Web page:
In early March 2013, Mr. B’s rented house, located in a pleasant country village 100 miles northeast of Los Angeles., caught fire. The fire was caused from a short circuit, destroying one bedroom and the surrounding area. Mr. B filed a claim right away and the insurance company outsourced an independent adjuster who then visited the site. One day the construction repair contractor (hereinafter “the contractor”) visited Mr. B unexpectedly and Mr. B thought the insurance company had send the contractor, so he signed the document prepared by the contractor. The contractor told Mr. B that he would receive the expected compensation of about $110,000.00 from the insurance company and would then restore the damage to its original state. The document Mr. B signed was a Work Authorization Form (a document where the homeowner allows a contractor to do unlimited fire-related repairs). Then the contractor closed the property off and changed the locks so that nobody but the contractor could enter the site, not even Mr. B.
Nearly one month passed after the date of the loss insurance company inspected the site, but there was still no contact from the insurance company regarding settlement of the claim. Mr. B was becoming impatient and asked the contractor about the progress of the compensation process several times, but the contractor repeated his answer – that the insurance company was still processing the claim. Since the contractor assured Mr. B that he would take care of the adjustment of the claim, Mr. B only contacted the contractor. However, as time passed, Mr. B told his frustrations to a close friend who was once a client of mine Mr. B contacted me in early April.
Immediately after accepting this case, I advised Mr. B to break the contract with the contractor and change the locks to prevent the contractor from accessing the site. Then, through the rapid process with the insurance company, Mr. B received compensation of about $80,000.00 one month after I accepted the case, and this case was concluded.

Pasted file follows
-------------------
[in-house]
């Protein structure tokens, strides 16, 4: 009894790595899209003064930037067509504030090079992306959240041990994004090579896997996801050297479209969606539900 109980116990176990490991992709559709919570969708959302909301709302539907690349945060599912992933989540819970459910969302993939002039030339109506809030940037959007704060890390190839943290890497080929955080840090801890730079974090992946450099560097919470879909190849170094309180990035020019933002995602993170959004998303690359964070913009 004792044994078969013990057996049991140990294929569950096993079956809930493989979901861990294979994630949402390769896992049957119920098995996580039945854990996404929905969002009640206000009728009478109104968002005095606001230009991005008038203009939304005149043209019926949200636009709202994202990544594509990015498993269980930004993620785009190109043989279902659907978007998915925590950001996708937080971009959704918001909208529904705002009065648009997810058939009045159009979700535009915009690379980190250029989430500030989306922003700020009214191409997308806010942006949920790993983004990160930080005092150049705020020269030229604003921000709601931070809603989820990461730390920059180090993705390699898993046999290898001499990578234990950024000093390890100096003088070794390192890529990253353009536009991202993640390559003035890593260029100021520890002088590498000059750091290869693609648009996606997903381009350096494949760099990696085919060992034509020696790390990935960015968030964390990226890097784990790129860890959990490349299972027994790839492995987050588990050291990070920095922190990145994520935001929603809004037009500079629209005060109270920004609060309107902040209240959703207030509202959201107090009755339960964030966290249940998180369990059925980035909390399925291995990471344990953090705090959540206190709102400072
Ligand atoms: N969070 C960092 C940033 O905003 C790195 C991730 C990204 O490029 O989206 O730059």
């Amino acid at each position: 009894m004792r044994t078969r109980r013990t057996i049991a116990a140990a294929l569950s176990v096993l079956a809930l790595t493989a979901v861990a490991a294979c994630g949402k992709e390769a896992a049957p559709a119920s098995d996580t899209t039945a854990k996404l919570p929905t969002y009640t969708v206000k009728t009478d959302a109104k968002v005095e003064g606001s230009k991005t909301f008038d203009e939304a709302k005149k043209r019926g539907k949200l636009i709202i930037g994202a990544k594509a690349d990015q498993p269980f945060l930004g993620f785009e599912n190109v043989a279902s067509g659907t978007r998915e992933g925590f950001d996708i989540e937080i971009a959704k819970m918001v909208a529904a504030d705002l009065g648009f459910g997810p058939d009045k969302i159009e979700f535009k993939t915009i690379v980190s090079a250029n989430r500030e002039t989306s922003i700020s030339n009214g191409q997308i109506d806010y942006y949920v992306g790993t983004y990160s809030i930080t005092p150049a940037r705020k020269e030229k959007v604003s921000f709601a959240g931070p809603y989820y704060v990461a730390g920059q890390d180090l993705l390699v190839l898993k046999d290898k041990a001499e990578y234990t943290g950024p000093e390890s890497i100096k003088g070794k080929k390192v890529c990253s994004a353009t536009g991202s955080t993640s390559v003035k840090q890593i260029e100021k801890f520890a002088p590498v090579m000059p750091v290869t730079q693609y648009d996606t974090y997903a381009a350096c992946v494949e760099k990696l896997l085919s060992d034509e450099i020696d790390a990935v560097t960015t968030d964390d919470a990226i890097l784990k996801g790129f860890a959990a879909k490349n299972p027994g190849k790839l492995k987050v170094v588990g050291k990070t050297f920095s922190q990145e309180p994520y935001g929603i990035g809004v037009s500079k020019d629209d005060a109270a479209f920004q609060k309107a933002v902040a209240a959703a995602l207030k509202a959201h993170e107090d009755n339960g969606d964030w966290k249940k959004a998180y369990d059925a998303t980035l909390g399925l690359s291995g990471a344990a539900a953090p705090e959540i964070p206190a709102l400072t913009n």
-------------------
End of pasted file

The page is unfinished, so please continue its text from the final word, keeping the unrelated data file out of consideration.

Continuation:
I would like the readers to pay attention to my detailed explanation below. From my experience, I know that Mr. B could have faced serious problems in the future due to the document that he signed with the contractor. If the contractor demolished the site where the fire took place as well as its surrounding areas before compensation was received, the following problems could occur:
- The insurance company, which tries to reduce the amount of compensation handled by net loss, may believe that the insured person deliberately extended the site’s damage to increase compensation. For this reason, there could be serious arguments between the insurance company and the insured. I believes that wise readers will know what kind of position the insured will be placed in if such an argument occurs.
- In the document prepared by the contractor, there was no information specifying that the contractor would receive compensation from the insurance company on behalf of Mr. B. Mr. B only received a verbal commitment for $110,000 compensation. He cannot then blame the contractor, even if the insurance company does not pay the compensation owed. According to the relevant laws and Insurance Department Code of State of California, the contractor is not allowed to adjust claim behalf of insured.
- If the contractor already carried out the advanced work, such as removing rubble caused by the fire and site cleaning, before the insurance company finalized the compensation amount, the contractor can demand payment for construction completed based on the document signed by Mr.B even if the insurance company denies the claim.